Shoutout to my Mom and Dad for helping a sister out!!!!

Now, we are beginning our final project and it’s a GROUP PROJECT. I am indifferent about group projects– if the class calls for it, okay, but if it doesn’t, that’s okay, too. But group projects online… that’s a new one. We have just begun week one.. and let’s just say, it’s been pretty productive, but also pretty interesting. The project is due mid-December and afterwards, I will have officially completed my first semester of grad school *insert happy dance.*

Stay Tuned… The Game Ain’t Over Yet!

Week 13, or Finals (Prep) Season

Normally during breaks, I write reflection pieces for BGDGS. This time around, I essentially worked straight through Thanksgiving Break, and while that’s not the healthiest thing I’ve ever done, it did give me some time to reflect on how I prep for final projects and seminar papers.

STEP ONE: Work up some ideas

My first step involves a lot of brain dumping. During November classes, I spend a lot of time turning ideas over in my head, trying to catch on to the ends of ideas brought up in class that peak my interest. As the semester progresses, you can find me jotting ideas for papers down in the margins of my journals or on post it notes.

STEP TWO: Follow an idea down the rabbit hole.

After I’ve collected enough of these half thoughts, I choose the idea that has the most substance to it. This process generally is dictated by how many questions I can ask related to the topic. Once a topic is selected, I do bigger brain dumps.

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Mind map and outline
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Up close mind map
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Outline

Above, you can see examples of two of my brain dumps. In the left most picture, the pink paper on top is a mind map– something I honestly haven’t done since I was in middle school but considering I’m working on a Scalar project for my Media class instead of a linear paper, I decided I needed to work through my ideas in a more associative way. The paper on the right in that picture is a traditional outline for my Reflections of the African Diaspora class. Linear papers get linear planning.

 

Then, you can see a closer view of my mind map and finally on the bottom all I’ve done is consolidate my ideas into a outline, broken into workable chunks.

STEP THREE: Secure, Read, and Annotate Some Books

My heavily annotated World of Wakanda Volume 1

 

Now is also about the time when I start gathering books for my final projects. I spend a lot of time in the Library database, requesting ILLs, pulling books from the library and my own personal stock of monographs and comics. Once the haul is over, I grab a pile of sticky notes, highlighters and pencils, and go to town with annotating those bad boys.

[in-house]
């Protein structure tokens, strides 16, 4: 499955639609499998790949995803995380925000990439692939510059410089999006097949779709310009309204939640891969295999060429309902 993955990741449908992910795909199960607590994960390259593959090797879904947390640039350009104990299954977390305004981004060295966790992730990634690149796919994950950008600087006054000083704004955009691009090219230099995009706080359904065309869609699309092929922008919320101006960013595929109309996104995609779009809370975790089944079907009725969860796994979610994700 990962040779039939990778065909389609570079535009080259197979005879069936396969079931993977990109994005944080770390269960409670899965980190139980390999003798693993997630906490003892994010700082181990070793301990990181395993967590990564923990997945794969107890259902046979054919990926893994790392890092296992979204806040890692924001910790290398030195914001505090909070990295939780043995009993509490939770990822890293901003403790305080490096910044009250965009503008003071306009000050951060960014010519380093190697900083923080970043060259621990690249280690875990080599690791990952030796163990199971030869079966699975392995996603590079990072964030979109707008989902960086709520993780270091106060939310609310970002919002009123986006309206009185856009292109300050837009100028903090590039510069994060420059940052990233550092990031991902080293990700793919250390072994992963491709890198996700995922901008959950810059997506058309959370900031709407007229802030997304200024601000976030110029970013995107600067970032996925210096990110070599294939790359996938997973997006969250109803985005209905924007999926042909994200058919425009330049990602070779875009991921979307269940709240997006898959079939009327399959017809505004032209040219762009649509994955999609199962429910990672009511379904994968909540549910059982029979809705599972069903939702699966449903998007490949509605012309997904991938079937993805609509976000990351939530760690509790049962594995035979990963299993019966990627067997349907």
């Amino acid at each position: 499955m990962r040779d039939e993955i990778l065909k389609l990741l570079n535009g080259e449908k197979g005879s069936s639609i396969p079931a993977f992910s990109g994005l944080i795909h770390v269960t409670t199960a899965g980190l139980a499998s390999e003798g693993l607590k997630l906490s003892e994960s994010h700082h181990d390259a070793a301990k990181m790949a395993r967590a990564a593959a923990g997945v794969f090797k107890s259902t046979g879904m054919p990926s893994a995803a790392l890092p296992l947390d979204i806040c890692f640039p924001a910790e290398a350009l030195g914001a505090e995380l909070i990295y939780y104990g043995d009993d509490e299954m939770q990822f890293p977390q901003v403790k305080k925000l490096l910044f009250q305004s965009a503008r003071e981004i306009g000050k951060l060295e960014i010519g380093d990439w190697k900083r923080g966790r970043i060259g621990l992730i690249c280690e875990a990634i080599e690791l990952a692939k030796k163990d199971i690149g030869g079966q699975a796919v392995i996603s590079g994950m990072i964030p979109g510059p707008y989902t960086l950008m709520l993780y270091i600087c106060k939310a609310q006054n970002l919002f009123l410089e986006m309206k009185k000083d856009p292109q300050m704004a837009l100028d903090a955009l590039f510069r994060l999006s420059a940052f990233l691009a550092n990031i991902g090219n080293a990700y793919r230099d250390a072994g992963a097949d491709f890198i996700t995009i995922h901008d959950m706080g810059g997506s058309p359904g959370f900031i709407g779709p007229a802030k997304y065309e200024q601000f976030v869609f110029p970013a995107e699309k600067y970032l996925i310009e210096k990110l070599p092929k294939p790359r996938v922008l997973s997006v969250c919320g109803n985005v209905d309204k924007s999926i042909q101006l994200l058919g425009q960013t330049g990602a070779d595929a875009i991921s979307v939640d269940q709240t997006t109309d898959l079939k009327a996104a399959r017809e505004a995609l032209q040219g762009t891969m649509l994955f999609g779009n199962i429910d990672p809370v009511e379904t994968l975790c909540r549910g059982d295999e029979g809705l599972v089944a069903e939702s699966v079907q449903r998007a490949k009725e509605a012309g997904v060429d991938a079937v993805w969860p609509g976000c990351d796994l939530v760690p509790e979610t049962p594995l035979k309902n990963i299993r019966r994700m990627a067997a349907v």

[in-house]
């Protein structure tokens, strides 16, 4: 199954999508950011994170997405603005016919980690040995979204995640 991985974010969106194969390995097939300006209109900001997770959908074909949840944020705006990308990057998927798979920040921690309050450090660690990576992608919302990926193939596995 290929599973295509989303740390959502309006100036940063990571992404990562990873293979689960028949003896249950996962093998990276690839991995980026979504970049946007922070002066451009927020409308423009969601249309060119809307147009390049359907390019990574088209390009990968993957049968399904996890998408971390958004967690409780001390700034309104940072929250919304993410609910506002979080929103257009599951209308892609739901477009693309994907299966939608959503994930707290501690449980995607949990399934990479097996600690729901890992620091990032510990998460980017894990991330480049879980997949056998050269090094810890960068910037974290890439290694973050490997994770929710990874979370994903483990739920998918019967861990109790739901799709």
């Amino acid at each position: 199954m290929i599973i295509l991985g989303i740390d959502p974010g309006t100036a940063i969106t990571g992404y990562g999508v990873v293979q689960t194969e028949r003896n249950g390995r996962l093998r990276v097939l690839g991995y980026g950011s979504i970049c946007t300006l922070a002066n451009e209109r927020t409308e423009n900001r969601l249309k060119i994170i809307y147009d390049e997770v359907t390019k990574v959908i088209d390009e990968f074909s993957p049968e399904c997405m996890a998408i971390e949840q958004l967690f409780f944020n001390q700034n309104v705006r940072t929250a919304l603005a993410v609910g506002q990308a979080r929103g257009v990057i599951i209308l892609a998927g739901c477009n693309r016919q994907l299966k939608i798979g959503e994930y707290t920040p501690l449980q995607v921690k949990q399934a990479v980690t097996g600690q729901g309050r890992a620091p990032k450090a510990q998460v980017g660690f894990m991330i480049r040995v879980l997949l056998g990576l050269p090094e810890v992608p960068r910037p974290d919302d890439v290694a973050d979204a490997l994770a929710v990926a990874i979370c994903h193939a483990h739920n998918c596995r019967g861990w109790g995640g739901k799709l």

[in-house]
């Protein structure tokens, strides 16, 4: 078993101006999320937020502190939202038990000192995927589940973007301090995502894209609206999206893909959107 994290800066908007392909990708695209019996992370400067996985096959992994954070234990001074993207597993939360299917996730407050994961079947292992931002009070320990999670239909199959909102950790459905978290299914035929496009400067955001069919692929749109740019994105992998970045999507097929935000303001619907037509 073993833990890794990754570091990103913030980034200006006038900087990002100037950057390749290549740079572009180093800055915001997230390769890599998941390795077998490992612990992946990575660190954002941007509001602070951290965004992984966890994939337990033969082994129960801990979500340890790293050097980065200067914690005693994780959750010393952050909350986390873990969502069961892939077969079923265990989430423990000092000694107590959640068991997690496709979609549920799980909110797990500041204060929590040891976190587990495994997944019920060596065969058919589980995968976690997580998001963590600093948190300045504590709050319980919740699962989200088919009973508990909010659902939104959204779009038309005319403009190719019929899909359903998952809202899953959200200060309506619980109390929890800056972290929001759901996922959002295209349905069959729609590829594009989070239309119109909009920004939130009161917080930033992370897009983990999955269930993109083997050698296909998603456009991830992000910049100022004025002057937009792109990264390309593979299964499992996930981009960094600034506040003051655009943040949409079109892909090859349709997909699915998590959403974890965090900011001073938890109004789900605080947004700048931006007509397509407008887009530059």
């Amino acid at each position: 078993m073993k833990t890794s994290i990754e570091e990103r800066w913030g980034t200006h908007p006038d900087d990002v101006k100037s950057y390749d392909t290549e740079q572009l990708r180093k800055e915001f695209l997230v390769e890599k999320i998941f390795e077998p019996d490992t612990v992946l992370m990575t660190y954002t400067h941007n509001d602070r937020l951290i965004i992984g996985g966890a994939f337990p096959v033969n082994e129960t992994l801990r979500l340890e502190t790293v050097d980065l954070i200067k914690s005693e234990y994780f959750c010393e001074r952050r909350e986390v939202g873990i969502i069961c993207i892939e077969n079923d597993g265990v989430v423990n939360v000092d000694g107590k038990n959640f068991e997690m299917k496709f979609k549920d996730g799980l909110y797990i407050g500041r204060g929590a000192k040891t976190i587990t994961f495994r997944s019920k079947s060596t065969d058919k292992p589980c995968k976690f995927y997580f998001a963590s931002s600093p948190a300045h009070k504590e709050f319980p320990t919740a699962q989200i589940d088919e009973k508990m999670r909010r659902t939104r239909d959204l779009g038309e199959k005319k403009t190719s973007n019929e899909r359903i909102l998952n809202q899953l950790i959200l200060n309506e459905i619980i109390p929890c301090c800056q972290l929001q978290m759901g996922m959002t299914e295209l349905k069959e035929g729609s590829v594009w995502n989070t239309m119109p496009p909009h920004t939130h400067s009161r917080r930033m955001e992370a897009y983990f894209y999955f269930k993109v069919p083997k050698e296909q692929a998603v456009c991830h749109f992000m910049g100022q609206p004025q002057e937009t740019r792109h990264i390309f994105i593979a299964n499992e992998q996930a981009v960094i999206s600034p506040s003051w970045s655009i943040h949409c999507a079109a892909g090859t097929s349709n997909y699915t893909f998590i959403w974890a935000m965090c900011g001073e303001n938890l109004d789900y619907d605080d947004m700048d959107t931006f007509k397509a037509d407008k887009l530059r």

I typically color code everything– in my World of Wakanda volume, green indicates spatial references, orange identity formation, and blue technology. In books that will be used for more than one paper, I assign each class a color.

 

 

 

 

STEP FOUR: Start writing!

A blank scalar page

This blank Scalar page is about as far as I’ve gotten on actually writing anything. I have a blank word document for my Reflections paper, and just a few meager ideas for my Feminism essay. But fortunately, this is a light semester in terms of finals. Both my Reflections and Feminism papers are 15 pages, and my Scalar project should be about 2,500 words, which is about 10-12 pages. Compared to my first semester when I was writing between 60-70 pages total, this is going to be so manageable.

The Scalar project is just going to take time. I need to work on it a little every day to get used to working in the form so I’m not panicking and trying to do everything at last minute. My current plan is to write out all of my sections in a document first, then copy and paste the sections into Scalar, then work from there. I also want to try annotating videos and images in the site itself, so that’s going to take time as well. I’m going to work hard on this one because my friend and I are considering submitting these to a comics conference happening in August, if all goes well.

STEP 5: Think ahead!

As I’ve gotten further along in grad school, I’ve learned to think of final papers, not really as final papers, but as drafts, as playgrounds for ideas you can come back to, expand on, or turn into something different, like a conference paper or a dissertation chapter. Thinking about papers as intellectual exercises rather than scary, huge monstrosities helps take the edge off of finals season and puts you back in control.

I don’t have much written yet, but I do have a lot of prep work done. The more prep you do, the easier finals season becomes. Hopefully next time, I’ll have more to reflect on, but in the meantime, good luck to everyone out there who, like me, is struggling through Finals Season.

Happy Writing!